Wednesday, June 9, 2010

Waiting in the wings

There are three reasons to see Other's Men Women (1931) now in the 21st century: three great talents gaining experience and developing confidence and about to explode on the screen.

One is director William Wellman, whose legendary impatience always lends energy and speed to all his films, but not always narrative or thematic cohesion. His best film prior to this was the silent World War I flying epic, Wings, which no longer looks as good to us as it did to its audiences in 1927 (it is both rambling and repetitive, but unquestionably sincere). Talkies seemed to sap his confidence for a few years, but shortly after this he was to shoot the garter-snapping Night Nurse and the landmark Public Enemy, to which we will return in a moment.

The second is Joan Blondell, seen in this illustration trying to work her wiles on the stolid and rather lumpy Grant Withers. (This guy got a 17-year-old Loretta Young to elope with him? No wonder she got it annulled in less than a year!) Joan was never not sexy and fun, which had the handicap of making her too useful for those qualities. She was a perennial second lead, and only managed to get meatier roles beginning in the mid-1940s. (See her work in Nightmare Alley and as Aunt Sissie in The Tree Grows in Brooklyn.) She doesn't get the guy here--she rarely did, but with Joan, we always enjoy the ride.

Finally, in the smallest role of the three, is James Cagney, who ignores the fact that he is supposed be playing a railroad engineer and interprets the part as if he was playing a tap dancer--he even executes a brief buck and wing as he picks up his date to take her to a dance hall. It is hard to figure why Wellman, in his next picture with Cagney, The Public Enemy, continued to miscast him. In the latter film, he was cast as the dutiful older brother and Eddie Woods as the mad dog gangster, and it was only after filming began that Wellman realized he had to swap actors. It is impossible to understand how Cagney could keep getting cast as the simple, decent button-down fella, when every frame reveals how ready he is to tear off that regular-guy straitjacket and show how special he really is.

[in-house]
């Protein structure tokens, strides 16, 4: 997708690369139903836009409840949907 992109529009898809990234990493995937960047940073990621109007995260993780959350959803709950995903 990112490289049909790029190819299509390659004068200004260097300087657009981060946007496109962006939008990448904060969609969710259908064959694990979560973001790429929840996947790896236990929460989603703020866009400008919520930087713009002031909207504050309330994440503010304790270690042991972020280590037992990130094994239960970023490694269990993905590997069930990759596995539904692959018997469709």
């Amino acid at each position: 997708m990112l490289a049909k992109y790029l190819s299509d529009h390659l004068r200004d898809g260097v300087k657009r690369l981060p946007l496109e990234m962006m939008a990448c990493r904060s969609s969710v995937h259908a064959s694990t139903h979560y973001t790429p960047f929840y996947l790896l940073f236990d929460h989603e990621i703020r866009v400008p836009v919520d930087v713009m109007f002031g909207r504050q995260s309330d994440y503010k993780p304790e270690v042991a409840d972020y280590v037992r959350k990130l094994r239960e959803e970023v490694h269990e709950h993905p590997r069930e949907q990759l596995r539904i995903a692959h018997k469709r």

Highlight in Other Men's Women: Cagney and Withers are standing on top of a moving train. Cagney is describing a prize fight he has seen the night before. We see an overhead obstruction coming. Nimbly, without forcing it, Cagney demonstrates the fighter's crouch (and Withers follows him) just as steel bars pass inches over their heads, while the conversation never skips a beat. The guy can't stop dancing!

The film really belongs to a past era, and not just because it's all about guys who work on trains. Hero Withers is boarding with his best pal, Regis Toomey, who is married to Mary Astor. When Withers falls in love with Astor (and who wouldn't--she always looked like she had just gotten out of bed and was planning to get back in soon), he not only refuses to put the moves on his best friend's wife--he completely moves out of the house so that no hanky-panky can go on. Naturally, since Withers has been as good and decent as he could be, his best friend gets mad at him and much strife and head trauma ensues.

If Withers had had the sense to stay with Blondell and Wellman had let Cagney either tap dance or shoot somebody--then we would have a picture!

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